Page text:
As the importance of content continues to grow, so does the amount of data created. 300 hours of video are uploaded to YouTube every minute, while Facebook users are consuming 2.77 million videos per minute. If you’re a savvy, modern organization, it’s likely that you’re producing ample content of your own and find these statistics unsurprising. Given this, it is also likely that you’re aware of one of the leading problems with all of this content: how to deal with the rising cost of data storage.
More versions mean more data
The problem of data storage is compounded when companies require multiple versions of their media assets. Let’s look at a couple of standard scenarios. You’re working on a 100MB Photoshop document that you want to collaborate on from within your Media Asset Management (MAM) system. At your organization, the average number of revisions for a project such as this is ten, and the average number of similar ongoing projects per month is fifty. With most MAM repositories, you are required to ingest every revision as an entire copy of the original 100MB file. With ten versions of each project, this means that you will be required to store 50GB of new photoshop files every month.
Reduce storage requirement exponentially with front-end deduplication
This is where front-end deduplication comes into play. The process of front-end deduplication is as follows: when ingesting a new version of a file into your MAM system, the MAM compares your new version to the original. It then ingests only the data (bytes) from your version that differs from the original. What this means is that you end up with significantly less data to store than you would otherwise. Rather than a store an extra 100MB just because you want to add text to your Photoshop file, as in the example above, the change would likely result in only a few kilobytes or megabytes of new data created.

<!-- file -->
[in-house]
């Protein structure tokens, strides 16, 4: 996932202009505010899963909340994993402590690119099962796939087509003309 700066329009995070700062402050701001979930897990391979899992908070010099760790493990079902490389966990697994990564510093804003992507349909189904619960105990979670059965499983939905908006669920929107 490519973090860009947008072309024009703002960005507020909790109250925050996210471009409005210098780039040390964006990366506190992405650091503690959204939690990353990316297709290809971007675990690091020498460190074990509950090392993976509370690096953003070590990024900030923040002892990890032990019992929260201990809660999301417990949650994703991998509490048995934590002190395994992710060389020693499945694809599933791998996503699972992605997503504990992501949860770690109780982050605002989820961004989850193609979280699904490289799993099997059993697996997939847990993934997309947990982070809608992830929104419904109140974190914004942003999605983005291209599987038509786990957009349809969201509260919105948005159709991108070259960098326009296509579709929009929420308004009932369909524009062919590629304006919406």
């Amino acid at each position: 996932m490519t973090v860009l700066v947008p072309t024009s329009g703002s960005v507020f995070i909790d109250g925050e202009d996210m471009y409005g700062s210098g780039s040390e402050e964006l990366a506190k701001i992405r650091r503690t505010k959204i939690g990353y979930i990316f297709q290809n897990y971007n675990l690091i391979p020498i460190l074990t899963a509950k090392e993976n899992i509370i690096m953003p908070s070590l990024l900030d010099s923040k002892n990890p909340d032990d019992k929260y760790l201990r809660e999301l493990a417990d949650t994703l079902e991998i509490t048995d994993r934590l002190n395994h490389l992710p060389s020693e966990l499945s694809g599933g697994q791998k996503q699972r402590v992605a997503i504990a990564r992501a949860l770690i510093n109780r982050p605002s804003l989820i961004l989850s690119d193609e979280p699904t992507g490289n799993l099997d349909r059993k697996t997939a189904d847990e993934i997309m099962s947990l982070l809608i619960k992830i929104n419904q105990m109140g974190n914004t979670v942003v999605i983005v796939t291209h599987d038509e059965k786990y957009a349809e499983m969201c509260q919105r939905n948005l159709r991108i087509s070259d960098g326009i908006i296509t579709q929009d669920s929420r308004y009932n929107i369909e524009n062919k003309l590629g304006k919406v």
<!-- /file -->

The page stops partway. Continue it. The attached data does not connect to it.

Reduced storage requirements become even more dramatic in the case of video, especially in the case where a five-minute cut may only require a five-second edit. Let’s use an example: your editor gets the raw footage, and starts cutting a a five-minute YouTube video. After each version is edited in Adobe Premiere, she exports it to the database for review. At this particular organization, these kinds of projects typically require between three and twenty-five iterations, and with each iteration normally resulting in a 400-500MB export, that would mean up to 12GB of storage is needed for all the rough cuts. But with deduplication, the export sizes are drastically reduced, so that minor edits can result in only a few additional megabytes needing to be stored in the MAM for the entire new cut. For an organization that produces hundreds of videos a week, terabytes can be saved.
Front-end deduplication also has the benefit of significantly reducing bandwidth costs for files stored in a cloud repository, such as Photoshop, InDesign, and document files. This is because deduplication happens on a user’s PC before being sent to the cloud—hence the “front-end” qualification. As a result, you’re able to sync your new versions to the MAM in the cloud in a fraction of the time it would take to upload the whole document.
To learn more about the only MAM system with fully-enabled front-end deduplication for the hybrid cloud, click here to check out Evolphin Zoom today.